Zach A said...

Timothy,
I may be wrong, but it sounds like you're referring to my post "Four ways to make your meeting Christian." I wish I had seen this post sooner.

I'm a little unsure why hearing someone say that Christian Friends should be *included* in liberal Quakerism -- and not in the spirit of "I grant you permission" but "Just want to make sure you didn't think I was saying they shouldn't" -- should make you feel marginalized. I suppose that since your vision of Quakerism involves the outward profession of Christianity being at the center, outward Christians being reduced to the status of one among many may feel like marginalization. But "you're included on equal terms with others" isn't really marginalization compared to "you're included on lesser terms" or "you should leave," as non-Christian and nontheist Friends often hear.

I would affirm Marshall's suggestion that it may be unwise to assume anyone is laughing behind your back. I've seen honest, sincere opposition, of most any Quaker point of view, in private and in public, but I don't think I've ever seen a Friend laugh at or mock Christian Friends, or any other subgroup for that matter, and if I did I'd be the first to consider eldering them.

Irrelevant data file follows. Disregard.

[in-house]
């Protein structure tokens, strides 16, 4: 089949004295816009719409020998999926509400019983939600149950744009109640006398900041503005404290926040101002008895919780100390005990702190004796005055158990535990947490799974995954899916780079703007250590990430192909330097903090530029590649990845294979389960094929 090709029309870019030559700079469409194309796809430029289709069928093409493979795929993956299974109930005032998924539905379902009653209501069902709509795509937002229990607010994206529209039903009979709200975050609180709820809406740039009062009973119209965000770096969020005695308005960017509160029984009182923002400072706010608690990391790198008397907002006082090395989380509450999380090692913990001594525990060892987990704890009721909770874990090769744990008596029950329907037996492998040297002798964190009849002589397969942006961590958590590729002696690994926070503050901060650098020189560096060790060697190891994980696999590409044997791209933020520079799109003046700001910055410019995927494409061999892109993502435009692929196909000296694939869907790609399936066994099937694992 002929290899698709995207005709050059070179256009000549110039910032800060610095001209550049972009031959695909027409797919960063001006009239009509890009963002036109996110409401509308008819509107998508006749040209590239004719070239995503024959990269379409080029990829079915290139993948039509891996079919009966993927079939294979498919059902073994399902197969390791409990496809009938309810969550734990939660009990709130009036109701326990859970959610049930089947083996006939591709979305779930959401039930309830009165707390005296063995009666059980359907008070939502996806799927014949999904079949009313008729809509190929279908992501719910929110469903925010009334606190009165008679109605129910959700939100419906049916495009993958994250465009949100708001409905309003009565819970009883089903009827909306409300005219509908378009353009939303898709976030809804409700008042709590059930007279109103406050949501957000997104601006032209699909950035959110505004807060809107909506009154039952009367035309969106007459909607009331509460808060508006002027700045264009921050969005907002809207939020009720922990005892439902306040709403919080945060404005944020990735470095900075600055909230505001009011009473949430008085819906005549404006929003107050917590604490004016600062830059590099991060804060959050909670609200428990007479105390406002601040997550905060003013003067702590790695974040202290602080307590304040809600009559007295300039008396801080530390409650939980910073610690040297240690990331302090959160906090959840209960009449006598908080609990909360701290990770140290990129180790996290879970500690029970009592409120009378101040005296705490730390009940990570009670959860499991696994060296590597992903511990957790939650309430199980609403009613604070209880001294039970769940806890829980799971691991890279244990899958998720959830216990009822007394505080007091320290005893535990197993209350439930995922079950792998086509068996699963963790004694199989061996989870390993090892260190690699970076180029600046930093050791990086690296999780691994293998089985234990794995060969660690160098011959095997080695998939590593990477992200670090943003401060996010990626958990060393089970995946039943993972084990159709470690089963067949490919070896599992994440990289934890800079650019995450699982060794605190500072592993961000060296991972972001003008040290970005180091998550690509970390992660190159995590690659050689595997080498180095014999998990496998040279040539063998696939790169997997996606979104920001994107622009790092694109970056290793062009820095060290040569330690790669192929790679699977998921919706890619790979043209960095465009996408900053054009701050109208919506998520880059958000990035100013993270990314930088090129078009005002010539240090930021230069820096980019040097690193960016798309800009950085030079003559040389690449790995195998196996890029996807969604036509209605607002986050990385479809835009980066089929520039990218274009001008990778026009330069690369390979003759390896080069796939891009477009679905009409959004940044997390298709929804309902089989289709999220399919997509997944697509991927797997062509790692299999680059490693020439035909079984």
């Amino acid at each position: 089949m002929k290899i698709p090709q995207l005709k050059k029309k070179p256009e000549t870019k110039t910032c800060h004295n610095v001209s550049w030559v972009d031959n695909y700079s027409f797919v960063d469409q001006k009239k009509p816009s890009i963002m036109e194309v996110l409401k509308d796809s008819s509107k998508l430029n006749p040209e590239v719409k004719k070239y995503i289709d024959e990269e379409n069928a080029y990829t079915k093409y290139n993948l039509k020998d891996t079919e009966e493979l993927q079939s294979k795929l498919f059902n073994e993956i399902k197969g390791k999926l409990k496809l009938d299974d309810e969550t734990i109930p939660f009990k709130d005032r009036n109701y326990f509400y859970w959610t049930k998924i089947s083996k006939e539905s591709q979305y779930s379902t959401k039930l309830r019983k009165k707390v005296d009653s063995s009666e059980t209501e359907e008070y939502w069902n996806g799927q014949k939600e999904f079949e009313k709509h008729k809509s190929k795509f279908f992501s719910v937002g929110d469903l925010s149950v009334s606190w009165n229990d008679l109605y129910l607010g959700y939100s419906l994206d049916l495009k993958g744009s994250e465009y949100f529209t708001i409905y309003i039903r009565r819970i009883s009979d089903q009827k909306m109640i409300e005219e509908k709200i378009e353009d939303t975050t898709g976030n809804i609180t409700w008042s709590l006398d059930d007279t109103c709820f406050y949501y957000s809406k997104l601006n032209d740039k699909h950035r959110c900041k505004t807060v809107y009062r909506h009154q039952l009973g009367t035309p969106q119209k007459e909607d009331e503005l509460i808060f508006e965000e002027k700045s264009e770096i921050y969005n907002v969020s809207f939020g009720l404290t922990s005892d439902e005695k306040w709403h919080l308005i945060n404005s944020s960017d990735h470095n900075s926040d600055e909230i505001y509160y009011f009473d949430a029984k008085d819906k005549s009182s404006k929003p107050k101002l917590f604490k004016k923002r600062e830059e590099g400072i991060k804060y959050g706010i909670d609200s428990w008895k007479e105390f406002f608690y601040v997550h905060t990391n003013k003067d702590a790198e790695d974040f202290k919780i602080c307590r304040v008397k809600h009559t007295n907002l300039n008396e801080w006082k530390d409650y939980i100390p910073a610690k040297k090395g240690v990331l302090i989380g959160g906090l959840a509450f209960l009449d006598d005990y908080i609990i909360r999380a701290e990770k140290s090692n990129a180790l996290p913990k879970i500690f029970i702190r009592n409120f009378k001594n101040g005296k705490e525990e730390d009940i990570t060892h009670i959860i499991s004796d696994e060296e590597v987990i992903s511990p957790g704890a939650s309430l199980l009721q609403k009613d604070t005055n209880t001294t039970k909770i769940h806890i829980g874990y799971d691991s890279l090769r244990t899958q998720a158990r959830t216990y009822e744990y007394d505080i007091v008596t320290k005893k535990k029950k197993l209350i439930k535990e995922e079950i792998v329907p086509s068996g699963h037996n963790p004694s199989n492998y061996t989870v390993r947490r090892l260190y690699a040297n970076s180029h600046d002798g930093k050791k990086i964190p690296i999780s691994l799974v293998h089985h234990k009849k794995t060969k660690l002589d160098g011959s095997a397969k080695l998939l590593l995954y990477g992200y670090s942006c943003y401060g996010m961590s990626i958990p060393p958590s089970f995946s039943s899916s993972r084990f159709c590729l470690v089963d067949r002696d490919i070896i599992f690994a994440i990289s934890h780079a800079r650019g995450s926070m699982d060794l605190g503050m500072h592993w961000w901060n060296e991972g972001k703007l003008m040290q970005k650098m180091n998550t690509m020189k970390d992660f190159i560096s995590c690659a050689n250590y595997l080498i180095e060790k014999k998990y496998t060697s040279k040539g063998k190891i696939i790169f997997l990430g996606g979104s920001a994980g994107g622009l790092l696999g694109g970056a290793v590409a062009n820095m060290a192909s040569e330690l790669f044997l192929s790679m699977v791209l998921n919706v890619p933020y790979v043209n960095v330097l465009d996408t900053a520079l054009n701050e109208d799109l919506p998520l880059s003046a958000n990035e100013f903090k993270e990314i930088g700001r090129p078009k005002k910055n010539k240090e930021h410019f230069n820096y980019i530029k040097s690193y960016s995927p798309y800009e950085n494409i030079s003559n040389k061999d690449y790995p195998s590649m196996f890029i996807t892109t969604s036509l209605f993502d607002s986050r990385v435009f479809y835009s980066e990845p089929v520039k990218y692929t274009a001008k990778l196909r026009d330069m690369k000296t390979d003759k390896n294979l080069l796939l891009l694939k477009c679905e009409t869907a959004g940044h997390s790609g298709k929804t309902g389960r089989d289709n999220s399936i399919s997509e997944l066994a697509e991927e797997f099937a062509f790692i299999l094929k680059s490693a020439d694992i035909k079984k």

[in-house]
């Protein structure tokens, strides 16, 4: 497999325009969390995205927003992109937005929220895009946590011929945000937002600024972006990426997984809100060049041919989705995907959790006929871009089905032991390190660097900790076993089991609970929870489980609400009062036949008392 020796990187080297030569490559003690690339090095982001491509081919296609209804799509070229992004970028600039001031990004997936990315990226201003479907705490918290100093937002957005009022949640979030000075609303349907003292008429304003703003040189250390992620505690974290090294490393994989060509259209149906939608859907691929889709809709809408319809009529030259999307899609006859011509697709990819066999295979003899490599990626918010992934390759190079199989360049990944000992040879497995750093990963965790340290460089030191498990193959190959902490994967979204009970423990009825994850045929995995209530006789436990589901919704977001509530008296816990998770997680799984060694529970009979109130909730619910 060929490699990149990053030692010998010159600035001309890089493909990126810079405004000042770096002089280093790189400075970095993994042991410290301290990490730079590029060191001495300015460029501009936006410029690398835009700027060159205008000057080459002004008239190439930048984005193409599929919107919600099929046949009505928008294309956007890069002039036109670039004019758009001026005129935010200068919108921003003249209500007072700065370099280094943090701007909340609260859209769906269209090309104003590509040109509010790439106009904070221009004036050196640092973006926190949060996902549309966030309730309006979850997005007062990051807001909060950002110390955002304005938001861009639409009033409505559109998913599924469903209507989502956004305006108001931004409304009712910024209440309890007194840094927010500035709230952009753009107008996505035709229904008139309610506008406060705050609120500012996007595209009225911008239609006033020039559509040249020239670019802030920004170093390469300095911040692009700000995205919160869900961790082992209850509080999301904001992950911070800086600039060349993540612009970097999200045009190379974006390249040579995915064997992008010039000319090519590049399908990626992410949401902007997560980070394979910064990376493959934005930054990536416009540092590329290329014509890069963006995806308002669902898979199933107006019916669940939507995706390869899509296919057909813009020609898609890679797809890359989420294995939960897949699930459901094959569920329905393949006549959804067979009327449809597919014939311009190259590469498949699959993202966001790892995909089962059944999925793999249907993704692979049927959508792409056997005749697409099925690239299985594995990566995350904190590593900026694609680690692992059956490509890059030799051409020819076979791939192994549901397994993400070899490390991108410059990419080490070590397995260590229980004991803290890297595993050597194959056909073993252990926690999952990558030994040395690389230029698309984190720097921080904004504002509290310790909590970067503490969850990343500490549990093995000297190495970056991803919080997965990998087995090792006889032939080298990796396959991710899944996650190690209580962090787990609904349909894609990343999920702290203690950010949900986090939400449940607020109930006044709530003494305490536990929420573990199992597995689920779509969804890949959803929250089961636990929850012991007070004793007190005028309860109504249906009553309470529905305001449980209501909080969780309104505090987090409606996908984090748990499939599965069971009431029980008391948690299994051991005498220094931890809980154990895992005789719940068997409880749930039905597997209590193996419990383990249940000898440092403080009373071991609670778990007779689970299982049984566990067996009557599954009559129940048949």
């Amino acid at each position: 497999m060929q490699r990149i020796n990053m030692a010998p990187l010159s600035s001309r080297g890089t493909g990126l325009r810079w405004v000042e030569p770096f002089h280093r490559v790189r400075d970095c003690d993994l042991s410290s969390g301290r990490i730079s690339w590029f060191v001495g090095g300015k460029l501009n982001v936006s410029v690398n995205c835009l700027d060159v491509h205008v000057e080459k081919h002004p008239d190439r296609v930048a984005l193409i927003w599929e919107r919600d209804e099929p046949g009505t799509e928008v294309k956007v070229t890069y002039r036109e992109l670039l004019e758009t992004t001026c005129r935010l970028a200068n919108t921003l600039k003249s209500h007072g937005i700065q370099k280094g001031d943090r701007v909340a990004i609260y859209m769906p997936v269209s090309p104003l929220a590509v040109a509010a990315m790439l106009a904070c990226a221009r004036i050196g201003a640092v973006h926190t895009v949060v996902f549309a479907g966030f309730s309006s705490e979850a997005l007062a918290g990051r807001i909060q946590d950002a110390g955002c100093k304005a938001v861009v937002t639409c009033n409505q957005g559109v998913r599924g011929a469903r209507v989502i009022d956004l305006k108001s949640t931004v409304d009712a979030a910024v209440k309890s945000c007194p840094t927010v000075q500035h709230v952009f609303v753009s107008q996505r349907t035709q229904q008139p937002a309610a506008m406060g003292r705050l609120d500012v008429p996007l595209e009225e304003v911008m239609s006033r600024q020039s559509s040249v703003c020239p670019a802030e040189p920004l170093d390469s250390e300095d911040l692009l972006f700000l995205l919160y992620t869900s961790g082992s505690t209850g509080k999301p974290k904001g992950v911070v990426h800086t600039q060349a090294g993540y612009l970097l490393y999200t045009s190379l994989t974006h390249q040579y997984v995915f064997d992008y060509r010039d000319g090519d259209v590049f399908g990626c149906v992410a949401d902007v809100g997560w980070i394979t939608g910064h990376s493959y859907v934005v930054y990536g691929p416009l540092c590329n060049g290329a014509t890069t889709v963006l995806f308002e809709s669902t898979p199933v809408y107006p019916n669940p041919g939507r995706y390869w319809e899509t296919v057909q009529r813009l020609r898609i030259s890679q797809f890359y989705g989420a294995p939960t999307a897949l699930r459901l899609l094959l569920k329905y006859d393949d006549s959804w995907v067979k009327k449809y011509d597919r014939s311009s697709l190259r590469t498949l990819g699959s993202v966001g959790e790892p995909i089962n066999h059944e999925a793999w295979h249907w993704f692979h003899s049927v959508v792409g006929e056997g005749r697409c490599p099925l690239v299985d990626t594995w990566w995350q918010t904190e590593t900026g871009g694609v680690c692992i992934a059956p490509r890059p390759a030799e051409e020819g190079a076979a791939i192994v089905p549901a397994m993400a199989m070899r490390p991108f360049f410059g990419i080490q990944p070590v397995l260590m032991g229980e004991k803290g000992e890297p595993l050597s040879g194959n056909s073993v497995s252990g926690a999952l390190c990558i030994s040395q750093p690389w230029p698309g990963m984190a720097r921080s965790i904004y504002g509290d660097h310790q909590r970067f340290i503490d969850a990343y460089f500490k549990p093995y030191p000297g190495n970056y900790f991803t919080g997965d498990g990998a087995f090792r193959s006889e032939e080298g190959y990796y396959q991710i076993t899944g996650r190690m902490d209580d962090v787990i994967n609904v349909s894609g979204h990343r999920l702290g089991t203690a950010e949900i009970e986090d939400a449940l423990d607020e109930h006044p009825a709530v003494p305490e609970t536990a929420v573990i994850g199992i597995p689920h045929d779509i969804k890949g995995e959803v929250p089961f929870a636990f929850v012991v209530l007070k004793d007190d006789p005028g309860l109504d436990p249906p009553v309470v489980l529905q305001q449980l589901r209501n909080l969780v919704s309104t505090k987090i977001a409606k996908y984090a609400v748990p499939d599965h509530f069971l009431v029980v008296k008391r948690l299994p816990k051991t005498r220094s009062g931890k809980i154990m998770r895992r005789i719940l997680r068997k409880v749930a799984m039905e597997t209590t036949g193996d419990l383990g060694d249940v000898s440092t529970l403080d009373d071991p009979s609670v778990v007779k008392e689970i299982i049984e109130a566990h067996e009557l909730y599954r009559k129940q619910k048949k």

I note that you haven't included the rest of the Gamaliel's pronouncement: "Therefore, in the present case I advise you: Leave these men alone! Let them go! For if their purpose or activity is of human origin, it will fail. But if it is from God, you will not be able to stop these men; you will only find yourselves fighting against God." We talked about this once on the list, and you thanked me for the message in which I said how I read this passage (though I don't know if you were referring to that or to something else). I am curious if you can affirm both halves of the statement. Like Gamaliel, are you willing to remain open to the possibility that we might in fact be right? Here I'm simply referring to nontheism -- I don't mean to suggest that easy syncretism or relativism are right (though I suppose that's possible to), as I think they actually aren't, and that those are phases liberal Friends may come to grow out of.